At the end of April 2015 the Welsh Government introduced major new homelessness legislation in Part 2 of the Housing (Wales) Act 2014. Among the reforms was the introduction of a statutory duty to help to prevent and relieve homelessness for all eligible households, which drastically increased the rights of households without a priority need to homelessness assistance.

This report summarises key trends in the first six months of homelessness data covering July to December 2015.

Main findings

  • Between July and December 3,605 households were assisted under the new prevention duty with a success rate of 64.8 per cent. The success rate for single households was only slightly lower at 57.6 per cent – a significant achievement for Welsh local authorities.
  • There were 3,695 homeless households assisted under the relief duty, with a success rate of 43.3 per cent.
  • Two in five homeless households who reached the end of the relief stage without a successful outcome had their homelessness successfully resolved via the final duty. This is a 76 per cent reduction on numbers found in priority need during the second half of 2014. A further two in five were found not to be in priority need and were excluded from assistance on that basis.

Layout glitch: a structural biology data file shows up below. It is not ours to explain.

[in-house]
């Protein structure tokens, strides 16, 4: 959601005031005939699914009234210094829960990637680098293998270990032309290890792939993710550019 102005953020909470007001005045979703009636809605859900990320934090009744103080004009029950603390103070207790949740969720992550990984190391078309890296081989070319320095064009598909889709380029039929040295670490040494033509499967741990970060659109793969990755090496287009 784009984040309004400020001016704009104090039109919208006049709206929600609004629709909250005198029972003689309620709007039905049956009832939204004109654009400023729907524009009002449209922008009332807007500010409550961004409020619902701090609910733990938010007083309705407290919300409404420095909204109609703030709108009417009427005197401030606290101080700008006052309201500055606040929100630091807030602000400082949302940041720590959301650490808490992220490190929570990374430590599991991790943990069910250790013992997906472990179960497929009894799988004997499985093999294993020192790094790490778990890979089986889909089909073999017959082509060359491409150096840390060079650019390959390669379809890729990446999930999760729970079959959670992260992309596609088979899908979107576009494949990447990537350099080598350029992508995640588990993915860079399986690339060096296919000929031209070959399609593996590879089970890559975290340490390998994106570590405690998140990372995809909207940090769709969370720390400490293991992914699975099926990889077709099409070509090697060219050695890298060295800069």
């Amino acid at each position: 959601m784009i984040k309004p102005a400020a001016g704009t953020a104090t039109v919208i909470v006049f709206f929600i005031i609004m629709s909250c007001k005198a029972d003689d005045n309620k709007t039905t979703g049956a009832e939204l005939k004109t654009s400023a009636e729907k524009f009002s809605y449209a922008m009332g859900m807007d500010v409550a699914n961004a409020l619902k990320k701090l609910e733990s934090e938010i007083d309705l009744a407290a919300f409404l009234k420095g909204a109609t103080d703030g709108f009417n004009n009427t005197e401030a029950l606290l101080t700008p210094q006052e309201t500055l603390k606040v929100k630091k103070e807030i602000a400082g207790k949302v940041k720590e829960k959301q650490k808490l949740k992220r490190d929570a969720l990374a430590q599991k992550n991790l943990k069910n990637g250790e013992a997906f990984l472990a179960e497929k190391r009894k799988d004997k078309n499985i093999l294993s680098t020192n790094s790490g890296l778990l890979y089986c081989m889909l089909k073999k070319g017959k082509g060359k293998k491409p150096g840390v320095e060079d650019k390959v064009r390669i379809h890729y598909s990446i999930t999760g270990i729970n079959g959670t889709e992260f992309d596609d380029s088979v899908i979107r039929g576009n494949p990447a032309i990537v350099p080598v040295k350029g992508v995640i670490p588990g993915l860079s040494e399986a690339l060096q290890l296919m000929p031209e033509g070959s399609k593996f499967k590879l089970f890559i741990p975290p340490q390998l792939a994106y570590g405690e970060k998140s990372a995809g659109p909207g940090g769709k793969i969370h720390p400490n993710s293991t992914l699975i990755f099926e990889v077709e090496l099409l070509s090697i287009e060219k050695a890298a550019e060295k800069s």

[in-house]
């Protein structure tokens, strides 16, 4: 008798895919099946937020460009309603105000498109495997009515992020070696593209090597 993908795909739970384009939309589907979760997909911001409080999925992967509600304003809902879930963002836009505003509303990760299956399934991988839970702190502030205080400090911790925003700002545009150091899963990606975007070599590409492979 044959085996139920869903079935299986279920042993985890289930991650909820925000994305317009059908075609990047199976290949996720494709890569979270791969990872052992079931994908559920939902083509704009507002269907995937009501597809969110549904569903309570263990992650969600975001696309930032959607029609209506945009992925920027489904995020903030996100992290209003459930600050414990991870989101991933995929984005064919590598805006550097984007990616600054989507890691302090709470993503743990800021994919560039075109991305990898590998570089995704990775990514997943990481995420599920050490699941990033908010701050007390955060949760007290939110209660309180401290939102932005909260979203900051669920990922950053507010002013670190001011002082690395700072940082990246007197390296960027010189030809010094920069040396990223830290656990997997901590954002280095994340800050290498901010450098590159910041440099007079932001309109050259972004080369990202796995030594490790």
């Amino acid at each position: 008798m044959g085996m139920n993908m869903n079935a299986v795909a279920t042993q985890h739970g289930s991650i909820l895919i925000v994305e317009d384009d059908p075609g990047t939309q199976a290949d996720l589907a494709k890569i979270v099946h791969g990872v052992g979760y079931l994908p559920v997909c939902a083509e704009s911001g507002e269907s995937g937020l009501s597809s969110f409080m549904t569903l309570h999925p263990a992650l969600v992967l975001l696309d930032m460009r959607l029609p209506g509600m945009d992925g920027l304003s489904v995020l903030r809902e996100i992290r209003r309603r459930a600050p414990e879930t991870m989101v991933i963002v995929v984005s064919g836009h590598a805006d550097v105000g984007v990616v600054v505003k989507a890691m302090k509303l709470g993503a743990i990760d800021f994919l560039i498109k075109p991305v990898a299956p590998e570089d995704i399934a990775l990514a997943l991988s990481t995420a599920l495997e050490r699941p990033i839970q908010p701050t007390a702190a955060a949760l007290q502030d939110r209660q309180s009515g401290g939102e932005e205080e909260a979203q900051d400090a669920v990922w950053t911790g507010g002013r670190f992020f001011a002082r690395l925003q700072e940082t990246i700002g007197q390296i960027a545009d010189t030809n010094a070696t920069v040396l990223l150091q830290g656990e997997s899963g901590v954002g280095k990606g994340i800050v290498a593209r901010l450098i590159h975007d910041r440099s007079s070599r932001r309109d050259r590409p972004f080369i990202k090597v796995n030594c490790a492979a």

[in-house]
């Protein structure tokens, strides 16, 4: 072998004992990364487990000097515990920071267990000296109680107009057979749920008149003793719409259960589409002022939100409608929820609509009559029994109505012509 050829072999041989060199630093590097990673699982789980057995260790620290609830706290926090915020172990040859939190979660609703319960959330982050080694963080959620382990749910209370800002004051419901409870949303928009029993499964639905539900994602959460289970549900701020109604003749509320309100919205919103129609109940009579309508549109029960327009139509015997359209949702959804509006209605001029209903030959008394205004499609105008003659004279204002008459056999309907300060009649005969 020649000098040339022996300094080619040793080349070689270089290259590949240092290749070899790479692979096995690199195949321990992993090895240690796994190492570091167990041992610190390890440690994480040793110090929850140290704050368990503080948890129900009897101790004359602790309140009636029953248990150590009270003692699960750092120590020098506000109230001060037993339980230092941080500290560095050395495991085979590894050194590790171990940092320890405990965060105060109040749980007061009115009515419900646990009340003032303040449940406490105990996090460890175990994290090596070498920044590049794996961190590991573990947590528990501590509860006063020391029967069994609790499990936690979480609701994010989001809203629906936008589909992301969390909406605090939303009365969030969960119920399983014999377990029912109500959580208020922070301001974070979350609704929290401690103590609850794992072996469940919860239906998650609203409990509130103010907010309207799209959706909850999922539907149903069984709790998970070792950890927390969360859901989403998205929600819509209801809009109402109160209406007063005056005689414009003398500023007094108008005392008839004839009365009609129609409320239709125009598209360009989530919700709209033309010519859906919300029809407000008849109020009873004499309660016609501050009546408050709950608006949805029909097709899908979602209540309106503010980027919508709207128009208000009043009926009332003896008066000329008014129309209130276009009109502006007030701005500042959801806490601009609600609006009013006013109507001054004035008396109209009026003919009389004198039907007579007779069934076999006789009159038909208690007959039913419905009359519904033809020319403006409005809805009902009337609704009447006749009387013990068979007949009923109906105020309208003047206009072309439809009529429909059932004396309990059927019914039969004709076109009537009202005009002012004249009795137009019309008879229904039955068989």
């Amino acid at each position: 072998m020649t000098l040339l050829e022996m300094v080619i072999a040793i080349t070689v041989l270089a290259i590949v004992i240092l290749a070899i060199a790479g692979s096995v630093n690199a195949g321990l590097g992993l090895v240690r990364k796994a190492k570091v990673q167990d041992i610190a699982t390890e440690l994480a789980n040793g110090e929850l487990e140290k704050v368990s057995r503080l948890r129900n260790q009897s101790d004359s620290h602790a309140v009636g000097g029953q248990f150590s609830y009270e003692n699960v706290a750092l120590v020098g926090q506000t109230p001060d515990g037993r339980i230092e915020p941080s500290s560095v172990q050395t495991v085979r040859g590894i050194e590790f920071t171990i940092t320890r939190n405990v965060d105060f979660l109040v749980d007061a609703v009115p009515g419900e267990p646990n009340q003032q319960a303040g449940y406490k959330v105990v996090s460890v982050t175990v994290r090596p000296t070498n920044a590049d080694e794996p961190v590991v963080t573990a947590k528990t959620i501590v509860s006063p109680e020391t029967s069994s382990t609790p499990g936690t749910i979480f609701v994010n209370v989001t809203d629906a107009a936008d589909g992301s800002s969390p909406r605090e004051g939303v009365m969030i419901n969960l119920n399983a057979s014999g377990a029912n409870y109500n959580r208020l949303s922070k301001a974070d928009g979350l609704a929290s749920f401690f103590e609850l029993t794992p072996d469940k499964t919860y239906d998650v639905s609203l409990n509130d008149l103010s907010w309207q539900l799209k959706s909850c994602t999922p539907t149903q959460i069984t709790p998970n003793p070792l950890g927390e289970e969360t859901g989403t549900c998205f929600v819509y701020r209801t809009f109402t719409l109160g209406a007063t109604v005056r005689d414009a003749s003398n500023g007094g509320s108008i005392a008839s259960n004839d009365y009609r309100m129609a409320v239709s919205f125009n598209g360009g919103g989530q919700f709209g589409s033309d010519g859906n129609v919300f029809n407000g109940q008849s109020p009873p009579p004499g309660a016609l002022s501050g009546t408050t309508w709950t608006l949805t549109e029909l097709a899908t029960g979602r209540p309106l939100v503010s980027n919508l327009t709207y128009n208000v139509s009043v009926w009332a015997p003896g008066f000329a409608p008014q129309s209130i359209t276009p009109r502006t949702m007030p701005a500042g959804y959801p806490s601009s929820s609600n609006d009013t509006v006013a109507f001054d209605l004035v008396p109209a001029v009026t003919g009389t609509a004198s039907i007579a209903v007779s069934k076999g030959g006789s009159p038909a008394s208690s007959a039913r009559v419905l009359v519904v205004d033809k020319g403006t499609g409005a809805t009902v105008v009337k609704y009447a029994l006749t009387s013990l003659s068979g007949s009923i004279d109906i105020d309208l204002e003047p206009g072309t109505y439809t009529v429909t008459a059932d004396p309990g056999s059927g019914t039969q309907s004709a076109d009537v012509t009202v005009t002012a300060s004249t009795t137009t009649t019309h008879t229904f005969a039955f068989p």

• Intentional homelessness decisions are down 65 per cent. The majority of Welsh authorities are now using intentionality only rarely.
  • Seven per cent of assessed households had their duties brought to an end because of ‘unreasonably failing to cooperate’, mostly at prevention and relief stages. Including these households, 17.9 per cent of assessed households exited the system for a variety of reasons.
  • At the end of December there were 1,830 households in interim accommodation, a 14.9 per cent reduction on the previous year.
  • Numbers found not homeless have decreased only slightly from 39 per cent to 31 per cent. There are a number of reasons for this, including some authorities carrying out prevention work outside the Act without accepting a legal duty.

For a more in-depth description of the new legislation, see this briefing →